Domainers are all too well aware of the quality scores that Google imposes on publishers/domainers which winds up adjusting the payments that publishers/domainers receive for the traffic it sends to Google.
Google apparently also sets up quality scores for at least some of their advertisers which effect the amount that advertisers are required to pay to Google for the traffic.
This quality score adjustment for advertisers is the subject of a lawsuit that was filed against Google by a comparison shopping search company, myTriggers.com.
The suit alleges that Google unlawfully dropped myTriggers’ quality score as part of a plan “to ensure that Google can continue to exert control over search advertising.”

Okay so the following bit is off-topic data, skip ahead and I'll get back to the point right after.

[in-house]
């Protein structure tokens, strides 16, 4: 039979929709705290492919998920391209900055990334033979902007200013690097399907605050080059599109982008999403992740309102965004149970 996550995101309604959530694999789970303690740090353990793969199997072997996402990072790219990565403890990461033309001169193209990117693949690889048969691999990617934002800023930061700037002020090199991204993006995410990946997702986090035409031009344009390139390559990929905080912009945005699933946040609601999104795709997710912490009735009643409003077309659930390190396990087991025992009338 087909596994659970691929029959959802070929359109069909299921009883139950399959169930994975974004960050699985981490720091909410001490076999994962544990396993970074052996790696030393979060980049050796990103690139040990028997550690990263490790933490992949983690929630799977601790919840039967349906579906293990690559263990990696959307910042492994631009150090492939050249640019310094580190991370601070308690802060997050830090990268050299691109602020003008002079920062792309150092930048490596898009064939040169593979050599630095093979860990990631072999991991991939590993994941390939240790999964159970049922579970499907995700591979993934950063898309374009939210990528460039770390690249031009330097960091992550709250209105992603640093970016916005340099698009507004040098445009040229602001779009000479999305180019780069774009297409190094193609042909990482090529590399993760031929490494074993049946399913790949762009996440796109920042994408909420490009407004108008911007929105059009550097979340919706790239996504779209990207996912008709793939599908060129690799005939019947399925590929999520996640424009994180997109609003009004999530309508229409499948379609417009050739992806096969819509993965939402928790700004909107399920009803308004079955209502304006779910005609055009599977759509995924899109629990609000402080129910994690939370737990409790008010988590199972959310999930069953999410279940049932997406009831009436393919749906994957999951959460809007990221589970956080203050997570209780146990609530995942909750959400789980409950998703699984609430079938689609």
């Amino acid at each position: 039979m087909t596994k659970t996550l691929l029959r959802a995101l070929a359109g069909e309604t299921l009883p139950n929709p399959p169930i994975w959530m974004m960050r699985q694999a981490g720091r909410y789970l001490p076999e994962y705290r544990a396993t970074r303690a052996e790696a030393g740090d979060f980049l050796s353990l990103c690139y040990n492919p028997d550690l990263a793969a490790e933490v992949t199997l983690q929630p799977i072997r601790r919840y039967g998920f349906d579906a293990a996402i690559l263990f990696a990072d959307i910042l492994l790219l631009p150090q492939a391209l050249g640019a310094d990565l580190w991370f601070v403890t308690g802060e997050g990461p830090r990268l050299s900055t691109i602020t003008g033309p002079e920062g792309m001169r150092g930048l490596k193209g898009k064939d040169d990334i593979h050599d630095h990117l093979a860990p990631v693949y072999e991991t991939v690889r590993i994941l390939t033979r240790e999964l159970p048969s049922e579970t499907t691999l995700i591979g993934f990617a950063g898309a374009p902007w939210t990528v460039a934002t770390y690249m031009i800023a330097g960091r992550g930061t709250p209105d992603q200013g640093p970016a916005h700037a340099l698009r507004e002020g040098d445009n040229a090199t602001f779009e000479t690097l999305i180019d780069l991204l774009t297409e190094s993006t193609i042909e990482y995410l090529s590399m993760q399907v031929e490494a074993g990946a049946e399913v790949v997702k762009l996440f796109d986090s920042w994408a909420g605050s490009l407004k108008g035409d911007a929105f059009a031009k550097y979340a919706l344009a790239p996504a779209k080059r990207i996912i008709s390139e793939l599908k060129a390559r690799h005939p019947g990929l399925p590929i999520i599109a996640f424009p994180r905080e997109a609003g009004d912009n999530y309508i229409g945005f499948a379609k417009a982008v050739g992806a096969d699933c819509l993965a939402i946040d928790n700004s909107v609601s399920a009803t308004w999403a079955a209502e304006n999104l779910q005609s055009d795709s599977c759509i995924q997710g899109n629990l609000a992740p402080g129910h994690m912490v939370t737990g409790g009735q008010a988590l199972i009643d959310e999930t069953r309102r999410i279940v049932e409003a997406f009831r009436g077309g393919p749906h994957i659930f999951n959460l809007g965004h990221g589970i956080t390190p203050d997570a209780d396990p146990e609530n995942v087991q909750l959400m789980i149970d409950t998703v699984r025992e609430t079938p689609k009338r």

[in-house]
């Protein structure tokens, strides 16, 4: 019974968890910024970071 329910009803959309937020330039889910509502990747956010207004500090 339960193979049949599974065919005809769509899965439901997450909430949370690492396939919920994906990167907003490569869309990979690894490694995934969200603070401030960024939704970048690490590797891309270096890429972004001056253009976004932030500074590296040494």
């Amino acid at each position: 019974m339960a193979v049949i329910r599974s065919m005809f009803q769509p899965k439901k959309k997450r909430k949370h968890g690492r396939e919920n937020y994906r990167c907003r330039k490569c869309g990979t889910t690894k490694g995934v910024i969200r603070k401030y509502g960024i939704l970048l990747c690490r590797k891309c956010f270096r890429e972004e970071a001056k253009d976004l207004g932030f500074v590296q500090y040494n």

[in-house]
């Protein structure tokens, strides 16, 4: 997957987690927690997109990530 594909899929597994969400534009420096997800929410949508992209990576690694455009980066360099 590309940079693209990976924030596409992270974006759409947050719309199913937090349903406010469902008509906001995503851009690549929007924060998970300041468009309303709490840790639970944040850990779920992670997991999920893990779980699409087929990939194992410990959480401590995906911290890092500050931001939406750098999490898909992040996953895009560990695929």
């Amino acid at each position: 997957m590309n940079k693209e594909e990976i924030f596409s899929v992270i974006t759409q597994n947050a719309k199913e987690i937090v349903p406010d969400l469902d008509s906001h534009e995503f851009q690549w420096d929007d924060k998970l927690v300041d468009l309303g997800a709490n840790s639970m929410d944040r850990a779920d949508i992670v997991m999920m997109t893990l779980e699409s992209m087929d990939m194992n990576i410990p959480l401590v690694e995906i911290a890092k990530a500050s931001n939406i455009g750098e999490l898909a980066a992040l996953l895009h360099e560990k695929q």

As a result of the quality score change, the suit goes on to allege, the cost of myTriggers’ search ads rose by as much as 10,000%, a price increase that forced the company to virtually stop purchasing search ads.
Yet the suit goes further and alleges not only did the quality score adjustment negatively effect the rates paid by this advertiser but that Google only requires some advertisers to be subject to quality score adjustments.
“On information and belief,” the lawsuit alleges, “Google enters into agreements with a number of search websites, including rival shopping comparison sites, that allow these sites to participate in AdWords keyword auctions without being subject to the same ‘quality’ scoring Google applies to other search rivals, including myTriggers.”
MyTiggers.com apparently had a monthly credit line as high as $250K per month and ran up a bill of over $350K before Google filed suit for payment in Ohio. MyTriggers then filed this counter suit against Google.
Should be interesting.